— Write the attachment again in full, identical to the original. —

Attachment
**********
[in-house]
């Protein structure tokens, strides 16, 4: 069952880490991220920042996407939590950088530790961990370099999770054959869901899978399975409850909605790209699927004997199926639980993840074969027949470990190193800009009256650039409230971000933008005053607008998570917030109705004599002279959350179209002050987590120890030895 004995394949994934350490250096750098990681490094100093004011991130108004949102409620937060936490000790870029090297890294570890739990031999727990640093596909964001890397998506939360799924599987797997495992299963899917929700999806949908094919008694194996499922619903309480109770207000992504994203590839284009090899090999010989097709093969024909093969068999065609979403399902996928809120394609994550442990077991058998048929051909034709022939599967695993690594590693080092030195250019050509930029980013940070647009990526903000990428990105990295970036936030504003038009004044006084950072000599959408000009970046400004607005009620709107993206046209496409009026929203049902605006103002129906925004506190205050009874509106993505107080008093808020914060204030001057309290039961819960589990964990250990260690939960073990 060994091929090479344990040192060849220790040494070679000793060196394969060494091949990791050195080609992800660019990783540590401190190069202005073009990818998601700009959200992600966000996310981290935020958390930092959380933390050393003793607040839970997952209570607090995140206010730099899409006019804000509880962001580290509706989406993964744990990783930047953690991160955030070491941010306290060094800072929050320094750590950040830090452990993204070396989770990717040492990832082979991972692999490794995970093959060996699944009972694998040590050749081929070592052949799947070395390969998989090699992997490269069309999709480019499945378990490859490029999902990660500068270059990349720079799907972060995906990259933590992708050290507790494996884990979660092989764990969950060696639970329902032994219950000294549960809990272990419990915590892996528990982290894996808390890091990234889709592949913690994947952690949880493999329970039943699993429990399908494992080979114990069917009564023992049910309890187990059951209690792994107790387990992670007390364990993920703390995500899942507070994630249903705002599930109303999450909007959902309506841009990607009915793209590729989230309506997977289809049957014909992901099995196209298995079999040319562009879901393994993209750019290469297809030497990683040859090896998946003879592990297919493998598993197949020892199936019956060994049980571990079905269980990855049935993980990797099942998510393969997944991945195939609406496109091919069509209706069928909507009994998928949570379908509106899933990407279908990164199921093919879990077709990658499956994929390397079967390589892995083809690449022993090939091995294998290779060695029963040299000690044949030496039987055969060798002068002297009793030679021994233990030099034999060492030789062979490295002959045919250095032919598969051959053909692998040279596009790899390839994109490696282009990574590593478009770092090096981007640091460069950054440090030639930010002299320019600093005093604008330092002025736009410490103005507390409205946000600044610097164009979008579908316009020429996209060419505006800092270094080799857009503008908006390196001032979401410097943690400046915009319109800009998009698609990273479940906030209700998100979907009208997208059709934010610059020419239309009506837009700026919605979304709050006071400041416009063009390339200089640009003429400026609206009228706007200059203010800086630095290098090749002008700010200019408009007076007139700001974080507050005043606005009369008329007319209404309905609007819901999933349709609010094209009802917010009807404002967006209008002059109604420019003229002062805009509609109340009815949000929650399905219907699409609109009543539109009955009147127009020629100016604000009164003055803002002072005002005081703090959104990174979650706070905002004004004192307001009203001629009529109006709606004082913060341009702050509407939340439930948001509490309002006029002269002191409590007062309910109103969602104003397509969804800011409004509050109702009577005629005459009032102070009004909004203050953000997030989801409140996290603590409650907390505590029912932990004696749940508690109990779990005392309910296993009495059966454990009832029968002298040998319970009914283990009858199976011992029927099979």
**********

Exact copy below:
[in-house]
């Protein structure tokens, strides 16, 4: 069952880490991220920042996407939590950088530790961990370099999770054959869901899978399975409850909605790209699927004997199926639980993840074969027949470990190193800009009256650039409230971000933008005053607008998570917030109705004599002279959350179209002050987590120890030895 004995394949994934350490250096750098990681490094100093004011991130108004949102409620937060936490000790870029090297890294570890739990031999727990640093596909964001890397998506939360799924599987797997495992299963899917929700999806949908094919008694194996499922619903309480109770207000992504994203590839284009090899090999010989097709093969024909093969068999065609979403399902996928809120394609994550442990077991058998048929051909034709022939599967695993690594590693080092030195250019050509930029980013940070647009990526903000990428990105990295970036936030504003038009004044006084950072000599959408000009970046400004607005009620709107993206046209496409009026929203049902605006103002129906925004506190205050009874509106993505107080008093808020914060204030001057309290039961819960589990964990250990260690939960073990 060994091929090479344990040192060849220790040494070679000793060196394969060494091949990791050195080609992800660019990783540590401190190069202005073009990818998601700009959200992600966000996310981290935020958390930092959380933390050393003793607040839970997952209570607090995140206010730099899409006019804000509880962001580290509706989406993964744990990783930047953690991160955030070491941010306290060094800072929050320094750590950040830090452990993204070396989770990717040492990832082979991972692999490794995970093959060996699944009972694998040590050749081929070592052949799947070395390969998989090699992997490269069309999709480019499945378990490859490029999902990660500068270059990349720079799907972060995906990259933590992708050290507790494996884990979660092989764990969950060696639970329902032994219950000294549960809990272990419990915590892996528990982290894996808390890091990234889709592949913690994947952690949880493999329970039943699993429990399908494992080979114990069917009564023992049910309890187990059951209690792994107790387990992670007390364990993920703390995500899942507070994630249903705002599930109303999450909007959902309506841009990607009915793209590729989230309506997977289809049957014909992901099995196209298995079999040319562009879901393994993209750019290469297809030497990683040859090896998946003879592990297919493998598993197949020892199936019956060994049980571990079905269980990855049935993980990797099942998510393969997944991945195939609406496109091919069509209706069928909507009994998928949570379908509106899933990407279908990164199921093919879990077709990658499956994929390397079967390589892995083809690449022993090939091995294998290779060695029963040299000690044949030496039987055969060798002068002297009793030679021994233990030099034999060492030789062979490295002959045919250095032919598969051959053909692998040279596009790899390839994109490696282009990574590593478009770092090096981007640091460069950054440090030639930010002299320019600093005093604008330092002025736009410490103005507390409205946000600044610097164009979008579908316009020429996209060419505006800092270094080799857009503008908006390196001032979401410097943690400046915009319109800009998009698609990273479940906030209700998100979907009208997208059709934010610059020419239309009506837009700026919605979304709050006071400041416009063009390339200089640009003429400026609206009228706007200059203010800086630095290098090749002008700010200019408009007076007139700001974080507050005043606005009369008329007319209404309905609007819901999933349709609010094209009802917010009807404002967006209008002059109604420019003229002062805009509609109340009815949000929650399905219907699409609109009543539109009955009147127009020629100016604000009164003055803002002072005002005081703090959104990174979650706070905002004004004192307001009203001629009529109006709606004082913060341009702050509407939340439930948001509490309002006029002269002191409590007062309910109103969602104003397509969804800011409004509050109702009577005629005459009032102070009004909004203050953000997030989801409140996290603590409650907390505590029912932990004696749940508690109990779990005392309910296993009495059966454990009832029968002298040998319970009914283990009858199976011992029927099979």